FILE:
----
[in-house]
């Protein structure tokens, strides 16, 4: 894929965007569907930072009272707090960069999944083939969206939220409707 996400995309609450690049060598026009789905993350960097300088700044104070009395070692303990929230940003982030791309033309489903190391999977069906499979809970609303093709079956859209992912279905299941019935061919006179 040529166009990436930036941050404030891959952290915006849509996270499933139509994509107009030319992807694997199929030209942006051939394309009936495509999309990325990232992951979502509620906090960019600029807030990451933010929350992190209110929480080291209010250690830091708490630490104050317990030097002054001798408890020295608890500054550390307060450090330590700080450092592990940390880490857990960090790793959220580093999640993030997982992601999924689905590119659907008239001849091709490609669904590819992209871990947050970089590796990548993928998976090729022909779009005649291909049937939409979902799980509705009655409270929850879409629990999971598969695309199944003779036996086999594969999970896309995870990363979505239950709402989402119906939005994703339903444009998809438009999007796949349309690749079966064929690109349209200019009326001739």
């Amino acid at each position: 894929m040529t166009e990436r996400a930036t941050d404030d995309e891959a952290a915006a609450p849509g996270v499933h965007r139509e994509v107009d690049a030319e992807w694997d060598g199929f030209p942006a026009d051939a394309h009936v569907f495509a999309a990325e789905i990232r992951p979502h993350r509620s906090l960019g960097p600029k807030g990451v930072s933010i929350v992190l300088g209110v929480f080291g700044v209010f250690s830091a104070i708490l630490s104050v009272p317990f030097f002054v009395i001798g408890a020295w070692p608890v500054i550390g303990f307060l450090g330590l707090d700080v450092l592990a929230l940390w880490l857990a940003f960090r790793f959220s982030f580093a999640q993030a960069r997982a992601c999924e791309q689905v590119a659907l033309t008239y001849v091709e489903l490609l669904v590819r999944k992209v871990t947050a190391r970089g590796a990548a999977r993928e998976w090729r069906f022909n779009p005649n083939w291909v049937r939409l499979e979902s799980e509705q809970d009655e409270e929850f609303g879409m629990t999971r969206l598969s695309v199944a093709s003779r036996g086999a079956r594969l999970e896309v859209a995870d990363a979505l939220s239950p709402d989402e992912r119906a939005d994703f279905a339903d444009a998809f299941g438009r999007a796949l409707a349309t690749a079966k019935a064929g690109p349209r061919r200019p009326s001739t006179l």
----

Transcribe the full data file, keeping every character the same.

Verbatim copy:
[in-house]
């Protein structure tokens, strides 16, 4: 894929965007569907930072009272707090960069999944083939969206939220409707 996400995309609450690049060598026009789905993350960097300088700044104070009395070692303990929230940003982030791309033309489903190391999977069906499979809970609303093709079956859209992912279905299941019935061919006179 040529166009990436930036941050404030891959952290915006849509996270499933139509994509107009030319992807694997199929030209942006051939394309009936495509999309990325990232992951979502509620906090960019600029807030990451933010929350992190209110929480080291209010250690830091708490630490104050317990030097002054001798408890020295608890500054550390307060450090330590700080450092592990940390880490857990960090790793959220580093999640993030997982992601999924689905590119659907008239001849091709490609669904590819992209871990947050970089590796990548993928998976090729022909779009005649291909049937939409979902799980509705009655409270929850879409629990999971598969695309199944003779036996086999594969999970896309995870990363979505239950709402989402119906939005994703339903444009998809438009999007796949349309690749079966064929690109349209200019009326001739």
């Amino acid at each position: 894929m040529t166009e990436r996400a930036t941050d404030d995309e891959a952290a915006a609450p849509g996270v499933h965007r139509e994509v107009d690049a030319e992807w694997d060598g199929f030209p942006a026009d051939a394309h009936v569907f495509a999309a990325e789905i990232r992951p979502h993350r509620s906090l960019g960097p600029k807030g990451v930072s933010i929350v992190l300088g209110v929480f080291g700044v209010f250690s830091a104070i708490l630490s104050v009272p317990f030097f002054v009395i001798g408890a020295w070692p608890v500054i550390g303990f307060l450090g330590l707090d700080v450092l592990a929230l940390w880490l857990a940003f960090r790793f959220s982030f580093a999640q993030a960069r997982a992601c999924e791309q689905v590119a659907l033309t008239y001849v091709e489903l490609l669904v590819r999944k992209v871990t947050a190391r970089g590796a990548a999977r993928e998976w090729r069906f022909n779009p005649n083939w291909v049937r939409l499979e979902s799980e509705q809970d009655e409270e929850f609303g879409m629990t999971r969206l598969s695309v199944a093709s003779r036996g086999a079956r594969l999970e896309v859209a995870d990363a979505l939220s239950p709402d989402e992912r119906a939005d994703f279905a339903d444009a998809f299941g438009r999007a796949l409707a349309t690749a079966k019935a064929g690109p349209r061919r200019p009326s001739t006179l």